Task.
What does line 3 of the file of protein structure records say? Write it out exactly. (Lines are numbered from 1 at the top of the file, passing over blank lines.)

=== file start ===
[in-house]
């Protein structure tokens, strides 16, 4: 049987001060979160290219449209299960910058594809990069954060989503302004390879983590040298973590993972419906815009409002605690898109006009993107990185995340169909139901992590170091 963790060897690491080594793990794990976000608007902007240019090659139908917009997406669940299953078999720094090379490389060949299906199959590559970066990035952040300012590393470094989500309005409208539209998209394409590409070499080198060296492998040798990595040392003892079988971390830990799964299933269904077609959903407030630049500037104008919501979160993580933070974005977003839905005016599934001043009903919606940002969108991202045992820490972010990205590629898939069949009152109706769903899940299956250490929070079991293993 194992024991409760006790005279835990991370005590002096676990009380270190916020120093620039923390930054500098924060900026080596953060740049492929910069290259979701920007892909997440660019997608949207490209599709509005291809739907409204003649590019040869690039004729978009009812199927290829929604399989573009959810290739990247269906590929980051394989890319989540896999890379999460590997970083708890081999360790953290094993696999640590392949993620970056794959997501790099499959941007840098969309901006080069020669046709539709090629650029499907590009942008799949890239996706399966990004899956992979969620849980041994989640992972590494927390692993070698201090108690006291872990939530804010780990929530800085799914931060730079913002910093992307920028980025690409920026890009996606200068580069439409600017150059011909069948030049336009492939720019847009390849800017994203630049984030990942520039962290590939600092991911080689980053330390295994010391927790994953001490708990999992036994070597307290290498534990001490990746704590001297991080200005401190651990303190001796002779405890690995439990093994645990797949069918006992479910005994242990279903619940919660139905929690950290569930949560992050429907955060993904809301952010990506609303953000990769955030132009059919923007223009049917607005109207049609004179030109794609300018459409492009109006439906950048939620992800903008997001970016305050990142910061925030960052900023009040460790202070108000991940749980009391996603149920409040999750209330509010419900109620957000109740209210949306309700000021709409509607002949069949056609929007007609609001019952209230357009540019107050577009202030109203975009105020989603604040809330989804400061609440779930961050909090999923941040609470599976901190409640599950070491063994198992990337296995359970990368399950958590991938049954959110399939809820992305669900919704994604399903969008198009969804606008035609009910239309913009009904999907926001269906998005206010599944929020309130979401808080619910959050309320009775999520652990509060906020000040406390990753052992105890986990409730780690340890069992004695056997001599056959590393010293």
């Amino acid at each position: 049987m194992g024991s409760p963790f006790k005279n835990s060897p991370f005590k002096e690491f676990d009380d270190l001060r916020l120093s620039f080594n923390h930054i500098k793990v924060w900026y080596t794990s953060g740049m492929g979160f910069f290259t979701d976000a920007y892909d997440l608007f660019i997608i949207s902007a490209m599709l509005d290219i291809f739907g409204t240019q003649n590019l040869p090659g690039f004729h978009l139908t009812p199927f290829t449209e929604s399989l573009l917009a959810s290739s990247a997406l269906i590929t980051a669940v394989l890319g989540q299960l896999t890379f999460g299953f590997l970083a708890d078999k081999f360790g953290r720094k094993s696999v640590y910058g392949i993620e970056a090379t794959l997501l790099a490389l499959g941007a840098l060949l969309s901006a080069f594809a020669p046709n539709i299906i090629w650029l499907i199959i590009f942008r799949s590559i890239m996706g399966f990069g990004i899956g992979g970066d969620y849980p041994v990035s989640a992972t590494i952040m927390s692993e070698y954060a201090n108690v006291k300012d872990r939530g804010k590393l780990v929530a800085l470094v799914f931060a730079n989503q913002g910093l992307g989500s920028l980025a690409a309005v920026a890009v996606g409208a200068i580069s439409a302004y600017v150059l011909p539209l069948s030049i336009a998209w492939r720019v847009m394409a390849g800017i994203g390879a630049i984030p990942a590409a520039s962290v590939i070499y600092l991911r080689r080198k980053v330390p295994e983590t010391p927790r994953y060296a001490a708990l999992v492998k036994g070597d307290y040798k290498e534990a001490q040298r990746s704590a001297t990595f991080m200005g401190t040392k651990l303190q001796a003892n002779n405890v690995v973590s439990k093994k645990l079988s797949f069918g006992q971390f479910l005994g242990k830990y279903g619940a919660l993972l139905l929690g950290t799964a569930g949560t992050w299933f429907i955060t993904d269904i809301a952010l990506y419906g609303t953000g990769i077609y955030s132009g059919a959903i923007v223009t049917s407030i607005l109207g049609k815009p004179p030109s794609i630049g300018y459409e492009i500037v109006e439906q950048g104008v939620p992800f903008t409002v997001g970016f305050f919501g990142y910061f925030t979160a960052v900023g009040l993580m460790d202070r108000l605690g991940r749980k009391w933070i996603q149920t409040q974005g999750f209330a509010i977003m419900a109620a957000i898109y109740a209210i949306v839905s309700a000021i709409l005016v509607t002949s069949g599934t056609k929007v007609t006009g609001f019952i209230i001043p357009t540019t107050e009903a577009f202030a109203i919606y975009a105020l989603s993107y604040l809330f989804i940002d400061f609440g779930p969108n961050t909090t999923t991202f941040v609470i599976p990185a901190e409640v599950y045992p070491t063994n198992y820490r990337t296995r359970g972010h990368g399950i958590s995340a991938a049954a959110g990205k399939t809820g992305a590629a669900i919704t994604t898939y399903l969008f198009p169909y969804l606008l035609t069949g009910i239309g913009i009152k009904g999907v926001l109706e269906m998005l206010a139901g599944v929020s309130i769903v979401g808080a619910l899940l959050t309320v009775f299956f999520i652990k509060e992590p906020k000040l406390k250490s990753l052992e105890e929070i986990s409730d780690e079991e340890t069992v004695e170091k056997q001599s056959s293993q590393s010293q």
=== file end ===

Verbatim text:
């Amino acid at each position: 049987m194992g024991s409760p963790f006790k005279n835990s060897p991370f005590k002096e690491f676990d009380d270190l001060r916020l120093s620039f080594n923390h930054i500098k793990v924060w900026y080596t794990s953060g740049m492929g979160f910069f290259t979701d976000a920007y892909d997440l608007f660019i997608i949207s902007a490209m599709l509005d290219i291809f739907g409204t240019q003649n590019l040869p090659g690039f004729h978009l139908t009812p199927f290829t449209e929604s399989l573009l917009a959810s290739s990247a997406l269906i590929t980051a669940v394989l890319g989540q299960l896999t890379f999460g299953f590997l970083a708890d078999k081999f360790g953290r720094k094993s696999v640590y910058g392949i993620e970056a090379t794959l997501l790099a490389l499959g941007a840098l060949l969309s901006a080069f594809a020669p046709n539709i299906i090629w650029l499907i199959i590009f942008r799949s590559i890239m996706g399966f990069g990004i899956g992979g970066d969620y849980p041994v990035s989640a992972t590494i952040m927390s692993e070698y954060a201090n108690v006291k300012d872990r939530g804010k590393l780990v929530a800085l470094v799914f931060a730079n989503q913002g910093l992307g989500s920028l980025a690409a309005v920026a890009v996606g409208a200068i580069s439409a302004y600017v150059l011909p539209l069948s030049i336009a998209w492939r720019v847009m394409a390849g800017i994203g390879a630049i984030p990942a590409a520039s962290v590939i070499y600092l991911r080689r080198k980053v330390p295994e983590t010391p927790r994953y060296a001490a708990l999992v492998k036994g070597d307290y040798k290498e534990a001490q040298r990746s704590a001297t990595f991080m200005g401190t040392k651990l303190q001796a003892n002779n405890v690995v973590s439990k093994k645990l079988s797949f069918g006992q971390f479910l005994g242990k830990y279903g619940a919660l993972l139905l929690g950290t799964a569930g949560t992050w299933f429907i955060t993904d269904i809301a952010l990506y419906g609303t953000g990769i077609y955030s132009g059919a959903i923007v223009t049917s407030i607005l109207g049609k815009p004179p030109s794609i630049g300018y459409e492009i500037v109006e439906q950048g104008v939620p992800f903008t409002v997001g970016f305050f919501g990142y910061f925030t979160a960052v900023g009040l993580m460790d202070r108000l605690g991940r749980k009391w933070i996603q149920t409040q974005g999750f209330a509010i977003m419900a109620a957000i898109y109740a209210i949306v839905s309700a000021i709409l005016v509607t002949s069949g599934t056609k929007v007609t006009g609001f019952i209230i001043p357009t540019t107050e009903a577009f202030a109203i919606y975009a105020l989603s993107y604040l809330f989804i940002d400061f609440g779930p969108n961050t909090t999923t991202f941040v609470i599976p990185a901190e409640v599950y045992p070491t063994n198992y820490r990337t296995r359970g972010h990368g399950i958590s995340a991938a049954a959110g990205k399939t809820g992305a590629a669900i919704t994604t898939y399903l969008f198009p169909y969804l606008l035609t069949g009910i239309g913009i009152k009904g999907v926001l109706e269906m998005l206010a139901g599944v929020s309130i769903v979401g808080a619910l899940l959050t309320v009775f299956f999520i652990k509060e992590p906020k000040l406390k250490s990753l052992e105890e929070i986990s409730d780690e079991e340890t069992v004695e170091k056997q001599s056959s293993q590393s010293q």